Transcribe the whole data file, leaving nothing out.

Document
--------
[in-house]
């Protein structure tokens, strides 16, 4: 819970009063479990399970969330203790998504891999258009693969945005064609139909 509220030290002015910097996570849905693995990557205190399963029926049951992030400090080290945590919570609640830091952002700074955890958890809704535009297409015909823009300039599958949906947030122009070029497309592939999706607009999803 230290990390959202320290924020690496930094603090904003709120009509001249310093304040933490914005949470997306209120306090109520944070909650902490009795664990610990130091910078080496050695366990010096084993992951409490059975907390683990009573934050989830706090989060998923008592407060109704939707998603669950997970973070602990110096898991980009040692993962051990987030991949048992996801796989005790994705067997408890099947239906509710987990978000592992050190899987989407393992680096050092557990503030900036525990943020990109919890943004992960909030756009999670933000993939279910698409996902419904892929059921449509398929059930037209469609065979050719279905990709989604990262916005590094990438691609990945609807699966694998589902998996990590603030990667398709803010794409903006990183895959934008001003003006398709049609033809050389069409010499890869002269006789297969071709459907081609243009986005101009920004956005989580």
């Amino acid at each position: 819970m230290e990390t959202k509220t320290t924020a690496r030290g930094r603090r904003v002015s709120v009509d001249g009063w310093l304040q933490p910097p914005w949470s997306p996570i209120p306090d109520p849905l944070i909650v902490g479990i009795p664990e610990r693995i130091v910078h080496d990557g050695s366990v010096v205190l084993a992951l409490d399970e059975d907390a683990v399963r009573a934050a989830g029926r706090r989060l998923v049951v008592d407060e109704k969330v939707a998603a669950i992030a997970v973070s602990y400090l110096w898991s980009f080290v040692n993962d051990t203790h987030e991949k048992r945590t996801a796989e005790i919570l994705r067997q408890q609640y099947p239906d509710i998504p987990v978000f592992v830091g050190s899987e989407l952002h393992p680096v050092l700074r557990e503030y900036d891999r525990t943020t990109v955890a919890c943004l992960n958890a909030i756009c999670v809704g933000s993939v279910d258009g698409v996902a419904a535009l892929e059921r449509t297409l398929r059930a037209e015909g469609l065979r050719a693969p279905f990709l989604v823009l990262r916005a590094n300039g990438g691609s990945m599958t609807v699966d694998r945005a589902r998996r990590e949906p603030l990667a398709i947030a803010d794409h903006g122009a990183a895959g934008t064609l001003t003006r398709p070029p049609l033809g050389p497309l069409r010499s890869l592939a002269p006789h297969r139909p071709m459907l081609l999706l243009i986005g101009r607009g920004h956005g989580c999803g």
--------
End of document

[in-house]
């Protein structure tokens, strides 16, 4: 819970009063479990399970969330203790998504891999258009693969945005064609139909 509220030290002015910097996570849905693995990557205190399963029926049951992030400090080290945590919570609640830091952002700074955890958890809704535009297409015909823009300039599958949906947030122009070029497309592939999706607009999803 230290990390959202320290924020690496930094603090904003709120009509001249310093304040933490914005949470997306209120306090109520944070909650902490009795664990610990130091910078080496050695366990010096084993992951409490059975907390683990009573934050989830706090989060998923008592407060109704939707998603669950997970973070602990110096898991980009040692993962051990987030991949048992996801796989005790994705067997408890099947239906509710987990978000592992050190899987989407393992680096050092557990503030900036525990943020990109919890943004992960909030756009999670933000993939279910698409996902419904892929059921449509398929059930037209469609065979050719279905990709989604990262916005590094990438691609990945609807699966694998589902998996990590603030990667398709803010794409903006990183895959934008001003003006398709049609033809050389069409010499890869002269006789297969071709459907081609243009986005101009920004956005989580």
């Amino acid at each position: 819970m230290e990390t959202k509220t320290t924020a690496r030290g930094r603090r904003v002015s709120v009509d001249g009063w310093l304040q933490p910097p914005w949470s997306p996570i209120p306090d109520p849905l944070i909650v902490g479990i009795p664990e610990r693995i130091v910078h080496d990557g050695s366990v010096v205190l084993a992951l409490d399970e059975d907390a683990v399963r009573a934050a989830g029926r706090r989060l998923v049951v008592d407060e109704k969330v939707a998603a669950i992030a997970v973070s602990y400090l110096w898991s980009f080290v040692n993962d051990t203790h987030e991949k048992r945590t996801a796989e005790i919570l994705r067997q408890q609640y099947p239906d509710i998504p987990v978000f592992v830091g050190s899987e989407l952002h393992p680096v050092l700074r557990e503030y900036d891999r525990t943020t990109v955890a919890c943004l992960n958890a909030i756009c999670v809704g933000s993939v279910d258009g698409v996902a419904a535009l892929e059921r449509t297409l398929r059930a037209e015909g469609l065979r050719a693969p279905f990709l989604v823009l990262r916005a590094n300039g990438g691609s990945m599958t609807v699966d694998r945005a589902r998996r990590e949906p603030l990667a398709i947030a803010d794409h903006g122009a990183a895959g934008t064609l001003t003006r398709p070029p049609l033809g050389p497309l069409r010499s890869l592939a002269p006789h297969r139909p071709m459907l081609l999706l243009i986005g101009r607009g920004h956005g989580c999803g």